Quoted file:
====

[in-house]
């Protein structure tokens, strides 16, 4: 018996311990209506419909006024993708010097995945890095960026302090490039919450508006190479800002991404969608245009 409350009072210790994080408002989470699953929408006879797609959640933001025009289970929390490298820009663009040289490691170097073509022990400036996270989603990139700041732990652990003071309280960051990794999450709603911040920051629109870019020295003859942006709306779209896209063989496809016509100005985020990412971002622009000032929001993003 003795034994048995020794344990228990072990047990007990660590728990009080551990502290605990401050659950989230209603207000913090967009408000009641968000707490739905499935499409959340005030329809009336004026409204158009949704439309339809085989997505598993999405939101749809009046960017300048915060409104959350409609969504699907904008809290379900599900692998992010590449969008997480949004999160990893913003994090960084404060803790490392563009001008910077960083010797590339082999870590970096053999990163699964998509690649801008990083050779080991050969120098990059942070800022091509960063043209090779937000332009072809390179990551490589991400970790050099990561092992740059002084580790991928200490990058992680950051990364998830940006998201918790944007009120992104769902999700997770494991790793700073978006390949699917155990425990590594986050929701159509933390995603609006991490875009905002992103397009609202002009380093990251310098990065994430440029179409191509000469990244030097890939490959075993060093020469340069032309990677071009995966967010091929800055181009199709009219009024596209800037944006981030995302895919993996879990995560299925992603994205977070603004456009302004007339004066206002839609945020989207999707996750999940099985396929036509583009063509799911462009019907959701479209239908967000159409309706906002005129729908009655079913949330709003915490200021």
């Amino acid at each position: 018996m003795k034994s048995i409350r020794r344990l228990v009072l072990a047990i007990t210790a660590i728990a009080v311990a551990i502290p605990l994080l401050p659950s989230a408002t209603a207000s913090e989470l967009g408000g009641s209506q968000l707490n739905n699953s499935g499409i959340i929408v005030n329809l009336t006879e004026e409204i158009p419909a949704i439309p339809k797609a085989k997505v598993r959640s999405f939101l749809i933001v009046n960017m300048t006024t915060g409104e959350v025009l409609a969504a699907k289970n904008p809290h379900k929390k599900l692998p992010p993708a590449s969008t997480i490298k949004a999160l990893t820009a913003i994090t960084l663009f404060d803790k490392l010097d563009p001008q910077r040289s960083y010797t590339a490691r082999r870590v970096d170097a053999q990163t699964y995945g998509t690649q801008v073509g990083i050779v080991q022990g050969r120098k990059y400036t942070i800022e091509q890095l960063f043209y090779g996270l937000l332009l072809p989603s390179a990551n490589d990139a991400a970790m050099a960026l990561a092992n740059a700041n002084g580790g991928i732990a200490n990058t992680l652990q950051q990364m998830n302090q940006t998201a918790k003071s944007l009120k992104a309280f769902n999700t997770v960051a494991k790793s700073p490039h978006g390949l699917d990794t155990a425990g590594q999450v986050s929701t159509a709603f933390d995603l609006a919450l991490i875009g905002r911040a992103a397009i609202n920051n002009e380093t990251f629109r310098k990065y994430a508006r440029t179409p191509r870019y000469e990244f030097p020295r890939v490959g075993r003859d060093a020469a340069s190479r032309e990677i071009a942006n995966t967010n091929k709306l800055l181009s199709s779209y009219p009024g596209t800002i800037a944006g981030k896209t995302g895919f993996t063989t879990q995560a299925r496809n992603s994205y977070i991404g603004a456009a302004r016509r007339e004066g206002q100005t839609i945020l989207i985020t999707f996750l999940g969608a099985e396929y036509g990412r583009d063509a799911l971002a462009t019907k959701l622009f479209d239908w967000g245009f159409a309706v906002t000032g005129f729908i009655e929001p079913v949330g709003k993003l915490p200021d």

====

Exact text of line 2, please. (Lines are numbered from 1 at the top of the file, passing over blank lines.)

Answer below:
């Protein structure tokens, strides 16, 4: 018996311990209506419909006024993708010097995945890095960026302090490039919450508006190479800002991404969608245009 409350009072210790994080408002989470699953929408006879797609959640933001025009289970929390490298820009663009040289490691170097073509022990400036996270989603990139700041732990652990003071309280960051990794999450709603911040920051629109870019020295003859942006709306779209896209063989496809016509100005985020990412971002622009000032929001993003 003795034994048995020794344990228990072990047990007990660590728990009080551990502290605990401050659950989230209603207000913090967009408000009641968000707490739905499935499409959340005030329809009336004026409204158009949704439309339809085989997505598993999405939101749809009046960017300048915060409104959350409609969504699907904008809290379900599900692998992010590449969008997480949004999160990893913003994090960084404060803790490392563009001008910077960083010797590339082999870590970096053999990163699964998509690649801008990083050779080991050969120098990059942070800022091509960063043209090779937000332009072809390179990551490589991400970790050099990561092992740059002084580790991928200490990058992680950051990364998830940006998201918790944007009120992104769902999700997770494991790793700073978006390949699917155990425990590594986050929701159509933390995603609006991490875009905002992103397009609202002009380093990251310098990065994430440029179409191509000469990244030097890939490959075993060093020469340069032309990677071009995966967010091929800055181009199709009219009024596209800037944006981030995302895919993996879990995560299925992603994205977070603004456009302004007339004066206002839609945020989207999707996750999940099985396929036509583009063509799911462009019907959701479209239908967000159409309706906002005129729908009655079913949330709003915490200021």